On Tuesday, I made my way to Cleator Moor across the top end of the Lake District. The clouds zoomed across the peaks, which were freshly covered with snow, with glimpses of clear blue sky, hinting of a beautiful day ahead. It is a part of the lakes fairly untouched with tourists. I never look up too much of where I am going, as I like the surprise of arriving somewhere without having formed an opinion of it from photos online or Google Maps. As I neared Val’s house, I came across the gorgeous Ennerdale Water, overlooked by orange bracken covered mountains.
I get a little nervous before I meet participants, but I needn’t have worried, as I was met by friendly smiles from Val, who lives on an old farm, with stunning views of the mountains and lovely neat plots of land where there are sheep, vegetables growing and of course, bee hives. There was an order and neatness to the farm. After a long chat about honey bees, Val explained her background which at first, was an interest in zoology, then she became a GP. I think this may help with lambing! It also explained the snippets of science which popped into conversation every now and then. I learnt a lot about honey bees and the threat they face from other bee species. It was interesting to hear that many farmers used to keep their own honey bees on the farm and now so few do. I recorded Val for the exhibition as she was full of interesting information which is too much to put in here, but I will be disseminating the information at the show and online, over time.
Val drove me to Westlakes Science & Technology Park, in Whitehaven to see the fantastic Apiary, which is a National Lottery funded project aimed at educating children and adults about bees. It is a tranquil place, a haven for staff working in the science park and something Val is so proud to have built. Bees in urban spaces have fascinated me, I think people like that feeling of busy nature and that little area of an oasis.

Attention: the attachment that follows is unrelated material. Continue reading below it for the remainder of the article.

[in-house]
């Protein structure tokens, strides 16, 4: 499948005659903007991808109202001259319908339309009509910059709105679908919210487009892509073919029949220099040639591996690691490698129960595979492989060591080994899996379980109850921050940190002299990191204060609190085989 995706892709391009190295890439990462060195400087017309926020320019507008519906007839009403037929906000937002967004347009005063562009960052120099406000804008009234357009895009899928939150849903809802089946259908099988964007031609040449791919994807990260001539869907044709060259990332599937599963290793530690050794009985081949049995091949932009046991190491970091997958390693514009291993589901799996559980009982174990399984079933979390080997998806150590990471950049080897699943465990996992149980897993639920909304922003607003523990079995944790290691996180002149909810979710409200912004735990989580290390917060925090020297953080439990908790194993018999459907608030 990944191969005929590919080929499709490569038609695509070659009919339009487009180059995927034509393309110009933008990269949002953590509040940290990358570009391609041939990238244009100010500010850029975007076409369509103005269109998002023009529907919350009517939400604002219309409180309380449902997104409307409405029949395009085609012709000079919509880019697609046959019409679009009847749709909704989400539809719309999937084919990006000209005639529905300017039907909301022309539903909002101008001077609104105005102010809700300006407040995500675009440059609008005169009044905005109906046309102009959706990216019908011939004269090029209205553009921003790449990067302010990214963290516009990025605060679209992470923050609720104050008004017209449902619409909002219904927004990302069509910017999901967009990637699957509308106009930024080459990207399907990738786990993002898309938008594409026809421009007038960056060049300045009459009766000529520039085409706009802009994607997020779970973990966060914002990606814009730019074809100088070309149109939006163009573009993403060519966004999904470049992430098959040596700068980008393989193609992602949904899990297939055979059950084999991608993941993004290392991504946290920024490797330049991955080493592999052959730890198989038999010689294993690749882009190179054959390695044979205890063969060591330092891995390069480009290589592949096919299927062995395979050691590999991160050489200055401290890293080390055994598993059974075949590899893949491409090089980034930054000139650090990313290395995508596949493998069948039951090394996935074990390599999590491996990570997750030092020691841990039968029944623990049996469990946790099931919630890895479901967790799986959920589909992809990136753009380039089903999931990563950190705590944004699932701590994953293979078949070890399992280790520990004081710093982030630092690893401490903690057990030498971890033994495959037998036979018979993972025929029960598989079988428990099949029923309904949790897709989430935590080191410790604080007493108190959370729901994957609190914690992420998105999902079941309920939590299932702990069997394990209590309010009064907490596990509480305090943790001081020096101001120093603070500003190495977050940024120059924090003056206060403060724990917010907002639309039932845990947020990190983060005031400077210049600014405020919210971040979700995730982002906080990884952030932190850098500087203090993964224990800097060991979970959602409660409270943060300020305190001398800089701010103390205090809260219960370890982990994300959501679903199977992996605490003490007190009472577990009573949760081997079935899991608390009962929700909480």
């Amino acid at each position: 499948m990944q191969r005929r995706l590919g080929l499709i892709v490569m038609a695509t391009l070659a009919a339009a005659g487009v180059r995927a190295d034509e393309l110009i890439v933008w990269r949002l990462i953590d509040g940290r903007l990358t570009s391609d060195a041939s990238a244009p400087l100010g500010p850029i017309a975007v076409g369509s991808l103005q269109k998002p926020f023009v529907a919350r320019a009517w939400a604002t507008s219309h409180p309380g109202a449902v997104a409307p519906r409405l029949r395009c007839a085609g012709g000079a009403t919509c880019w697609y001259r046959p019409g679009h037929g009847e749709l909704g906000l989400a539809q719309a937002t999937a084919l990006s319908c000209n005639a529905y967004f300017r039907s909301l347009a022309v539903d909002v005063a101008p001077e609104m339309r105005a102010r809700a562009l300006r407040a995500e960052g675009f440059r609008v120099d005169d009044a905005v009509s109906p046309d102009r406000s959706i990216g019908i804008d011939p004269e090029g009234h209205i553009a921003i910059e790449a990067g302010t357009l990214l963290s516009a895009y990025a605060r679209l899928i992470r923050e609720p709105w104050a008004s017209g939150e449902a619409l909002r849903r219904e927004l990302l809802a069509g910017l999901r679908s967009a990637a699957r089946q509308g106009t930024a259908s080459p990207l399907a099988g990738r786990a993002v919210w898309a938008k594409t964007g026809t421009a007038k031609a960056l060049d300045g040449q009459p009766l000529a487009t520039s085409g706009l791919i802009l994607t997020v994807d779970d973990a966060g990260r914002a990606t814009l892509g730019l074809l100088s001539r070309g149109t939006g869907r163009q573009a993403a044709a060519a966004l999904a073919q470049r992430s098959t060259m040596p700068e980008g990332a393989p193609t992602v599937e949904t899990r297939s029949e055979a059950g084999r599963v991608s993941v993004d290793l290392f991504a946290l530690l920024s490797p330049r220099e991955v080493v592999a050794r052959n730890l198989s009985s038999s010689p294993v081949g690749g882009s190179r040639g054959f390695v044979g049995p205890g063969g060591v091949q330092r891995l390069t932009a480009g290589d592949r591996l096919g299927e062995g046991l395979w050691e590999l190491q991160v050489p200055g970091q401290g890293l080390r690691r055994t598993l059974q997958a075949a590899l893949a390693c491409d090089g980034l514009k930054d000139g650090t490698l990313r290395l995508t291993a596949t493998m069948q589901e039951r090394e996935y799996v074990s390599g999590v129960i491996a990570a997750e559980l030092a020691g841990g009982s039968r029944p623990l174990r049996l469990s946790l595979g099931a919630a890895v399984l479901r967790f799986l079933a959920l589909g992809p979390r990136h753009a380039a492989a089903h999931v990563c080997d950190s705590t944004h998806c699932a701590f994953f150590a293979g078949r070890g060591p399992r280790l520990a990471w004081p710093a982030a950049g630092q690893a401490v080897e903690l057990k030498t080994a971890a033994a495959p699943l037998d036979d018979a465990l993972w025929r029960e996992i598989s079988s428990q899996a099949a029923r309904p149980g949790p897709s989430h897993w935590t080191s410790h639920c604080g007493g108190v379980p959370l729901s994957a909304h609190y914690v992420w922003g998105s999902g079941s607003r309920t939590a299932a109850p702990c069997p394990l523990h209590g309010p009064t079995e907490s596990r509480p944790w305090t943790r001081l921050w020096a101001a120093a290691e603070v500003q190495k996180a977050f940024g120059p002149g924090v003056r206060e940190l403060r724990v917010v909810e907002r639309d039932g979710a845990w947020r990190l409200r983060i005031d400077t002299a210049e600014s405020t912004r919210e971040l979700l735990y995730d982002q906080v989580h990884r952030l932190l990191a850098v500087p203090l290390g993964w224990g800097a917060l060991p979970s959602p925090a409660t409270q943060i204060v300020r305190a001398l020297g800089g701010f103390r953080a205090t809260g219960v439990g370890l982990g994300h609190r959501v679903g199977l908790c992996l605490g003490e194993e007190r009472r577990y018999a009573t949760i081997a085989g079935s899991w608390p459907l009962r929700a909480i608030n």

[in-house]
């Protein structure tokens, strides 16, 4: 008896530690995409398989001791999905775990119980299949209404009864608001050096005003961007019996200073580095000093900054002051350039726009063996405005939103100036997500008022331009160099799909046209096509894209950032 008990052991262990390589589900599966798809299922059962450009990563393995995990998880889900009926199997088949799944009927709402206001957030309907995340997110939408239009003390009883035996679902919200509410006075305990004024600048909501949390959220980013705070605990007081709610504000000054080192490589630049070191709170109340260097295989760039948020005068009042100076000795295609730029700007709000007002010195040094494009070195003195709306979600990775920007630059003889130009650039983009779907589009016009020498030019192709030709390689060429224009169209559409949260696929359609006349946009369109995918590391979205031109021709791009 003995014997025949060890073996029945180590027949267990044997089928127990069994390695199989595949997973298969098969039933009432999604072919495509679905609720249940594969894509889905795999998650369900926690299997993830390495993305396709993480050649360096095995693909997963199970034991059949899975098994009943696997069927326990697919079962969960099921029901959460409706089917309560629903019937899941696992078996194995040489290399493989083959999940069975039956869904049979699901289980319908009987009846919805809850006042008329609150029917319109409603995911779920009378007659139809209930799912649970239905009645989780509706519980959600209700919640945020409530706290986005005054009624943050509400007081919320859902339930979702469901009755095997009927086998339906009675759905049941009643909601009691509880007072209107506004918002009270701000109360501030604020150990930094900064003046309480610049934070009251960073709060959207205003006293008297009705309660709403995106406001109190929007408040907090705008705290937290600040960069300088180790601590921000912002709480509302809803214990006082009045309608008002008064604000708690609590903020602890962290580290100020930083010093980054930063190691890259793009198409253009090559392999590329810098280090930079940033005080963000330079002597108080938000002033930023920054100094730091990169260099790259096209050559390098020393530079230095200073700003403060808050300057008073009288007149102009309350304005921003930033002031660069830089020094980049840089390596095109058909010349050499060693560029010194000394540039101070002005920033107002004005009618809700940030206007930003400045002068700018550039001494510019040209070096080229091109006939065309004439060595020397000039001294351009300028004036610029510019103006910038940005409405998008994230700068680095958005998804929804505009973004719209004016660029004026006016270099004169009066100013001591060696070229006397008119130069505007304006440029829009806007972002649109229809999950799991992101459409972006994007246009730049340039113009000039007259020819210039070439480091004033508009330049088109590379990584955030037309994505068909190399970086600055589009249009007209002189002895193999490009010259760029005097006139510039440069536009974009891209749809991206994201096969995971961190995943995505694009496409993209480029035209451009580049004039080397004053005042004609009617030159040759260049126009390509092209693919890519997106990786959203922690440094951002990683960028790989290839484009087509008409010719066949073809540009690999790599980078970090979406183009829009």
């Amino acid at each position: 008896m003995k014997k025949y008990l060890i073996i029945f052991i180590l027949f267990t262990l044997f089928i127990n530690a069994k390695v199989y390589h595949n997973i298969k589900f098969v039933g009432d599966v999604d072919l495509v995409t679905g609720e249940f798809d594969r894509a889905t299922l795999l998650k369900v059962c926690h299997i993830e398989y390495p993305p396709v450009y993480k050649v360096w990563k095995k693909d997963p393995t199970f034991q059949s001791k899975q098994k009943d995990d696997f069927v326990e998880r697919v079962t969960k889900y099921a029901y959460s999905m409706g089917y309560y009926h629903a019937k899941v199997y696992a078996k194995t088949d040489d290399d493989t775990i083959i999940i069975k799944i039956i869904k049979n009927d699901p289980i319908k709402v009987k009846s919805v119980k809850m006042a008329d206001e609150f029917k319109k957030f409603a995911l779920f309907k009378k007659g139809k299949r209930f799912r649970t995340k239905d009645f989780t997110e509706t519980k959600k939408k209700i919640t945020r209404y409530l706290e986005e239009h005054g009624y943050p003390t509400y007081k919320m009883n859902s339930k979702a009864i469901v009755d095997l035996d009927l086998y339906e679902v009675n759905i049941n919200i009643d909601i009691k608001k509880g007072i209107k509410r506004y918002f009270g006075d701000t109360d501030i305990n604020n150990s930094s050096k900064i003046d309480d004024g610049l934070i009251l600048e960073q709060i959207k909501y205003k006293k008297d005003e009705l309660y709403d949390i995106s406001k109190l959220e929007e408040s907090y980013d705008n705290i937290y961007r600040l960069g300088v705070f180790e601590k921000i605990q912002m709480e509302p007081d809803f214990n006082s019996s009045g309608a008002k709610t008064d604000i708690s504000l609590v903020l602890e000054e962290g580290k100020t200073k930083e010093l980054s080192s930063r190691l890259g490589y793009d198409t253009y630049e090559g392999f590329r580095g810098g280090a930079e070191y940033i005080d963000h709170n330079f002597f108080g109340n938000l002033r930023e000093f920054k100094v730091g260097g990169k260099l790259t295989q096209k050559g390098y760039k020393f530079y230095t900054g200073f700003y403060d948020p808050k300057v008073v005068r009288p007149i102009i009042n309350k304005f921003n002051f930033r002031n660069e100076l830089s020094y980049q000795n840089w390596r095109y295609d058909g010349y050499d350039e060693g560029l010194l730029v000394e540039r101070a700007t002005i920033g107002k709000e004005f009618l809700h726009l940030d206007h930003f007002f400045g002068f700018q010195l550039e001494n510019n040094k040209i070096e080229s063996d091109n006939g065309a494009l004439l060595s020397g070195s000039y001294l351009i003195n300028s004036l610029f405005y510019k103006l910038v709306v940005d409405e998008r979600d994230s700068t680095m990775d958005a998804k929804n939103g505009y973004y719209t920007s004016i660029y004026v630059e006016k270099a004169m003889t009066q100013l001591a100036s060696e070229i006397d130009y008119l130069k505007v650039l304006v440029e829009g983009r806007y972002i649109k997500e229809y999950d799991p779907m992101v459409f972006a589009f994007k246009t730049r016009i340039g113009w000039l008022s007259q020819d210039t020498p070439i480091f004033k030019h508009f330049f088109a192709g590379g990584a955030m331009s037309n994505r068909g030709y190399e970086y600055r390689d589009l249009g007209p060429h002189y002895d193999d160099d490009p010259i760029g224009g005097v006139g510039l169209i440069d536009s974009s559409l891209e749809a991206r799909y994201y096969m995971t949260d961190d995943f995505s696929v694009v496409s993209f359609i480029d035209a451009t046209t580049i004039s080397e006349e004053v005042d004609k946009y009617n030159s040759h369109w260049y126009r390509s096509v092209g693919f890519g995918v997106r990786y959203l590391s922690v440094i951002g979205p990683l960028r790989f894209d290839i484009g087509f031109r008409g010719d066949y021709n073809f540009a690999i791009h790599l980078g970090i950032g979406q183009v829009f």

When we returned, Val put me in a rather fetching bee suit so we could have a peak at her own honey bees. We looked a bit like baddies from a James Bond film, working with a nuclear reactor, which made me smile as we were just down the road from Sellafield! I wasn’t as nervous as I probably should be, as I was concentrating so much on recording Val and photographing the event. It was only when the bees started buzzing out and landing on me, that I realised how careful you had to be. The smoke is used to calm the bees and again, I felt I was in a science experiment! It was wonderful and the honey they produce is simply delicious – I have been addicted to it all week.
It was a super day, Val was so wonderfully generous with her time, explaining to a complete amateur like me, the importance of honey bees. I left feeling quite humbled because I am meeting some very intelligent and generous people on this trip, and Val is definitely one of those.
If you would like to find out moor about Cumbria Beekeepers Association please click here.
Also remember if you see a bee that needs a bit of help, don’t give them honey (it can spread disease), give them a little melted sugar!
Children’s Bee Suit
The knowledgable and lovely Val
Their beautiful farm
Ennerdale Water nearby